i have more music and am surprised that you say only 5% sounds less than great. I guess a lot of my music can come from more "underground" sources but they aren't mastered the best. but all my sources have some sort of customizable on the go EQ and i EQ slightly to taste because I think some people can't master correctly. As for the different sound signatures of headphones, thats the reason i aim for neutrality, but that is for home setups. for portable setups, isolation, portability, etc all play a much larger role because as different types of noise are added in, different kinds of compensation are needed.
post #23 of 32
Thread Starter 
Quote:
Originally Posted by DoomzDayz View Post
i have more music and am surprised that you say only 5% sounds less than great. I guess a lot of my music can come from more "underground" sources but they aren't mastered the best.
You're either confusing my issue, or I'm not being clear. What you mention is a completely different matter. These are tracks that sound noticeably different than their source, at least as reproduced on everything else I ever heard them on. I've got plenty of stuff that's hardly pristine recordings, but that has nothing to do with whether a set of drivers reproduces them accurately. An old John Lee Hooker recording with background hiss isn't going to sound like it was recorded last week at Sony, but it should still be reproduced closely to the source by good drivers. When Jerry Garcia's sweet finger picking occasionally verges on sending the same sort of shiver up your spine as nails on a chalk board, there's a problem with the reproduction: it's over emphasizing those high ranges and creating an undesireable artifact that isn't part of the original source.

It's not like any of this should be surprising, just look at the frequency response graph for the TF10 on UE's website, it's a series of three sharp peaks and valleys with roughly a 7 dB range. That is going to be audible in the right circumstance; if you hit the right combination of frequencies, you're going to get a perfect storm of simultaneous over and under emphasis in the high range and hear what I did, whether that bothers you as much as it did me is a whole other matter.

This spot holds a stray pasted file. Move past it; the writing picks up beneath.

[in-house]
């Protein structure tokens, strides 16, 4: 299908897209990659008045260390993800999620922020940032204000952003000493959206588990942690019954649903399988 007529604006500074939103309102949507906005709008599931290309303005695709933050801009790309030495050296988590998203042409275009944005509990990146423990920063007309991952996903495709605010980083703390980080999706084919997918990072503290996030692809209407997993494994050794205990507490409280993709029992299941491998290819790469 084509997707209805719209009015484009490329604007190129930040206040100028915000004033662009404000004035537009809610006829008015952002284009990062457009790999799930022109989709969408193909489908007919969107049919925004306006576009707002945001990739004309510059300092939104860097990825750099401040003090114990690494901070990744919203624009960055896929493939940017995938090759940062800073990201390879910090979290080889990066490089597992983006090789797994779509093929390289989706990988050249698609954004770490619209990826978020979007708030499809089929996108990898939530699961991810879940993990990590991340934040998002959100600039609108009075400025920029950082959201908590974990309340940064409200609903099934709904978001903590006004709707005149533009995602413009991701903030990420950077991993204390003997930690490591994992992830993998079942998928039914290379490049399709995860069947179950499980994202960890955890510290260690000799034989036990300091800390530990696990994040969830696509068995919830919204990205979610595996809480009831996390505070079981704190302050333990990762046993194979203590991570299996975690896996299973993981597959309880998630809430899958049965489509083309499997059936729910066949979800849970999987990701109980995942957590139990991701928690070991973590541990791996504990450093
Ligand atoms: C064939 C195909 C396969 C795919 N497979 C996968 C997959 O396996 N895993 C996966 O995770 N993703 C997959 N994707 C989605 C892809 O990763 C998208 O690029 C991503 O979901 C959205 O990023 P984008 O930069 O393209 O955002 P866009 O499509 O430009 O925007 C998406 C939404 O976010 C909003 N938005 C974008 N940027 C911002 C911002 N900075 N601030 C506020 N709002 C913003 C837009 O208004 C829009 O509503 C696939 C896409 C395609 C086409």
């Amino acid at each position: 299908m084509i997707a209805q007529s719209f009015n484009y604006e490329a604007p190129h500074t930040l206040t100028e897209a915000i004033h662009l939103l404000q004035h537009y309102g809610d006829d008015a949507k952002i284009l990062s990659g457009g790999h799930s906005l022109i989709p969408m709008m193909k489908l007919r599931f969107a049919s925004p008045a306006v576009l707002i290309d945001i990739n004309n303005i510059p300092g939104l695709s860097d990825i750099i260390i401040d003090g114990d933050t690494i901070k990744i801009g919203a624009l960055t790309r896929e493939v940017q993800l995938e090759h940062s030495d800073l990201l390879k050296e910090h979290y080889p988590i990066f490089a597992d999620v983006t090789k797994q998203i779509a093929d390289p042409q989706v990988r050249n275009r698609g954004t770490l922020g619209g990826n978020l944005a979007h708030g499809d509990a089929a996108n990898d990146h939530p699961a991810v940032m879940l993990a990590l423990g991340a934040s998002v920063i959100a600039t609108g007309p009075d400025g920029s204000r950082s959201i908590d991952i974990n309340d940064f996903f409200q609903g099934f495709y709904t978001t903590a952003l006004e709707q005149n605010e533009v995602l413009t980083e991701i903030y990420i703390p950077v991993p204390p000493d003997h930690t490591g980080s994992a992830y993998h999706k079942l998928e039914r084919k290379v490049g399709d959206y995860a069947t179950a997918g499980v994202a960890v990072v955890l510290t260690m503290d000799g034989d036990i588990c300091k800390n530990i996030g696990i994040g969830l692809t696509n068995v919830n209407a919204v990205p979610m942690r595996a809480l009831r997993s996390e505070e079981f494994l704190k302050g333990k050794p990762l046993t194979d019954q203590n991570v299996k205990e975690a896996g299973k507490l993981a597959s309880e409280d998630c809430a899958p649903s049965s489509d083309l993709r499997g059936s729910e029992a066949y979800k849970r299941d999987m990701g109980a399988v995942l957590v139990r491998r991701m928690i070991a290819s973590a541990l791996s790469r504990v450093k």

The low range complaints, on the other hand, I'm sure are 100% working as intended, I just didn't care for it.
post #24 of 32
pristine recordings and how they master it in the end aren't exactly the same. the system is a chain, the drivers reproduce what is given to them from the source. people used different equipment to master things, especially back then. the recording overemphasized those high ranges because the difference of the equipment that was used to master it and the system that is playing it. there will always be differences, and i consider what is used today as more neutral and its pragmatic anyway and old recordings are thus badly mastered for today. what you believe the "source" sounds like, everything else you've heard them on, is probably closer to what they used to master. i was using the low ranges as another practical explanation for adjustments.